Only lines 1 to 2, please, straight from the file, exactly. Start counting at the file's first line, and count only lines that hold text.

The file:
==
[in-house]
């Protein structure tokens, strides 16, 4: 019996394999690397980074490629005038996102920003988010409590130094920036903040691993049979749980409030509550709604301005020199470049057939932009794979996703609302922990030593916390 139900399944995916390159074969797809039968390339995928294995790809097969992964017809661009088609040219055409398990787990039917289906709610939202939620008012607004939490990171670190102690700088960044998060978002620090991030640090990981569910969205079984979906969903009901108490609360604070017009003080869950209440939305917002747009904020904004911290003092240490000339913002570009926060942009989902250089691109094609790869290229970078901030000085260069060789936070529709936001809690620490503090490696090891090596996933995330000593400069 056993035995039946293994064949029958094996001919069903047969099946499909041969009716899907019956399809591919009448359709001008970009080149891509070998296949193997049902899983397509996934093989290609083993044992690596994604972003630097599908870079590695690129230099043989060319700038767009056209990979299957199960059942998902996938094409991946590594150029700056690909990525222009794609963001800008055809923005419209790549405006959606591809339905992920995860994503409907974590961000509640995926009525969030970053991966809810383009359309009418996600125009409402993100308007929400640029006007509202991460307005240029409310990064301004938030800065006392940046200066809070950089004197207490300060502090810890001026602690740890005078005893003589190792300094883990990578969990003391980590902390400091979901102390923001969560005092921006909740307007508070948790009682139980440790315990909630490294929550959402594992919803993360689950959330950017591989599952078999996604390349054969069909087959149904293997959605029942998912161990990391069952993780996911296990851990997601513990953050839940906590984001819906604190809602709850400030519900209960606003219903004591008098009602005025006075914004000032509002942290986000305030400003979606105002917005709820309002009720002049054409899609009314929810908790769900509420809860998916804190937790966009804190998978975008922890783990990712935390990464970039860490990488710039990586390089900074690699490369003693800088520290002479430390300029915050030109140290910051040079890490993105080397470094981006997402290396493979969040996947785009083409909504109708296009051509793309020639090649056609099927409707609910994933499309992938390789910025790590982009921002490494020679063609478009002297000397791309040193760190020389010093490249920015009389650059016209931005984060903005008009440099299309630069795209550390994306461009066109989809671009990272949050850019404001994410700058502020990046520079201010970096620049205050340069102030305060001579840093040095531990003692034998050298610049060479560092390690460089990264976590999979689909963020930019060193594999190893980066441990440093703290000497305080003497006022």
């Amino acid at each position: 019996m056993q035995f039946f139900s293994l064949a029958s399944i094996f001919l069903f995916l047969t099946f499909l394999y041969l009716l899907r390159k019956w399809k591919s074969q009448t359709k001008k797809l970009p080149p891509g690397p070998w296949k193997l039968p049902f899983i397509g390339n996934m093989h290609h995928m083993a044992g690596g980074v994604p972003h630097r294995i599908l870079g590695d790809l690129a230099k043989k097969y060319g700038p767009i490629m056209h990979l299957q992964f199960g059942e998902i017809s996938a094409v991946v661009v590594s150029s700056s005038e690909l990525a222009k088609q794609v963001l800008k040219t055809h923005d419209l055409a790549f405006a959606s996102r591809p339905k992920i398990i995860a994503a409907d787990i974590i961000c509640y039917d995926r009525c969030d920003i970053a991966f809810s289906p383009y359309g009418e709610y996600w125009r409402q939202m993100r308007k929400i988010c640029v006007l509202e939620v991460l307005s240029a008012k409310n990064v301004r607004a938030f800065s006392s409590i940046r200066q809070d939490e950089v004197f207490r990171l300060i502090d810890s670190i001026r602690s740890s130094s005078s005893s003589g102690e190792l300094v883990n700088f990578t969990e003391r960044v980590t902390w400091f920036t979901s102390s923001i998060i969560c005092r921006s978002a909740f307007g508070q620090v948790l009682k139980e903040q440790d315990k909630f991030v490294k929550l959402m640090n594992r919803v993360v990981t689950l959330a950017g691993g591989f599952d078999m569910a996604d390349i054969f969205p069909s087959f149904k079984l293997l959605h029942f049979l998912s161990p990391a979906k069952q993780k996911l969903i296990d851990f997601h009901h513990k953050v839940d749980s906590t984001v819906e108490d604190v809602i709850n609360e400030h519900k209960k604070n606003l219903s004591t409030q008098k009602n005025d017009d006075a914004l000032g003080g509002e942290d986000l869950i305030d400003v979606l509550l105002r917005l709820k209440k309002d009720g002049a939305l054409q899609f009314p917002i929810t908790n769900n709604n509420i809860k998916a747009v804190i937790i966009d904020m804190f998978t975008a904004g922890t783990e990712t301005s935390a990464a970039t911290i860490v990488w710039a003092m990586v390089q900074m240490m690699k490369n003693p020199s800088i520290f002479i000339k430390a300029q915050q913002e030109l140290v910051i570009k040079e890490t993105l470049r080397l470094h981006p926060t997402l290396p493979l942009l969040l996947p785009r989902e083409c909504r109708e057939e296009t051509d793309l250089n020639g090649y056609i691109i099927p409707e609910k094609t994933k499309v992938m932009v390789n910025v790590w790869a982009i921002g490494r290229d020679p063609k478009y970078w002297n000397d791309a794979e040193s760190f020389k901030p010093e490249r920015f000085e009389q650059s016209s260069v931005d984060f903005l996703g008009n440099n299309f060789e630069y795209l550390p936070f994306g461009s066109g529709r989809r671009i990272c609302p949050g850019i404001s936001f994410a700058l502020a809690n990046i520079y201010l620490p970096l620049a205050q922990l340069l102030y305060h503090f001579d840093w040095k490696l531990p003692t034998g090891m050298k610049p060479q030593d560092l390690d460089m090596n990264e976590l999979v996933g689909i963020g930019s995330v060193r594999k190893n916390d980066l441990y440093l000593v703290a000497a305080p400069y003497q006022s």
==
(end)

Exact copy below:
[in-house]
């Protein structure tokens, strides 16, 4: 019996394999690397980074490629005038996102920003988010409590130094920036903040691993049979749980409030509550709604301005020199470049057939932009794979996703609302922990030593916390 139900399944995916390159074969797809039968390339995928294995790809097969992964017809661009088609040219055409398990787990039917289906709610939202939620008012607004939490990171670190102690700088960044998060978002620090991030640090990981569910969205079984979906969903009901108490609360604070017009003080869950209440939305917002747009904020904004911290003092240490000339913002570009926060942009989902250089691109094609790869290229970078901030000085260069060789936070529709936001809690620490503090490696090891090596996933995330000593400069 056993035995039946293994064949029958094996001919069903047969099946499909041969009716899907019956399809591919009448359709001008970009080149891509070998296949193997049902899983397509996934093989290609083993044992690596994604972003630097599908870079590695690129230099043989060319700038767009056209990979299957199960059942998902996938094409991946590594150029700056690909990525222009794609963001800008055809923005419209790549405006959606591809339905992920995860994503409907974590961000509640995926009525969030970053991966809810383009359309009418996600125009409402993100308007929400640029006007509202991460307005240029409310990064301004938030800065006392940046200066809070950089004197207490300060502090810890001026602690740890005078005893003589190792300094883990990578969990003391980590902390400091979901102390923001969560005092921006909740307007508070948790009682139980440790315990909630490294929550959402594992919803993360689950959330950017591989599952078999996604390349054969069909087959149904293997959605029942998912161990990391069952993780996911296990851990997601513990953050839940906590984001819906604190809602709850400030519900209960606003219903004591008098009602005025006075914004000032509002942290986000305030400003979606105002917005709820309002009720002049054409899609009314929810908790769900509420809860998916804190937790966009804190998978975008922890783990990712935390990464970039860490990488710039990586390089900074690699490369003693800088520290002479430390300029915050030109140290910051040079890490993105080397470094981006997402290396493979969040996947785009083409909504109708296009051509793309020639090649056609099927409707609910994933499309992938390789910025790590982009921002490494020679063609478009002297000397791309040193760190020389010093490249920015009389650059016209931005984060903005008009440099299309630069795209550390994306461009066109989809671009990272949050850019404001994410700058502020990046520079201010970096620049205050340069102030305060001579840093040095531990003692034998050298610049060479560092390690460089990264976590999979689909963020930019060193594999190893980066441990440093703290000497305080003497006022």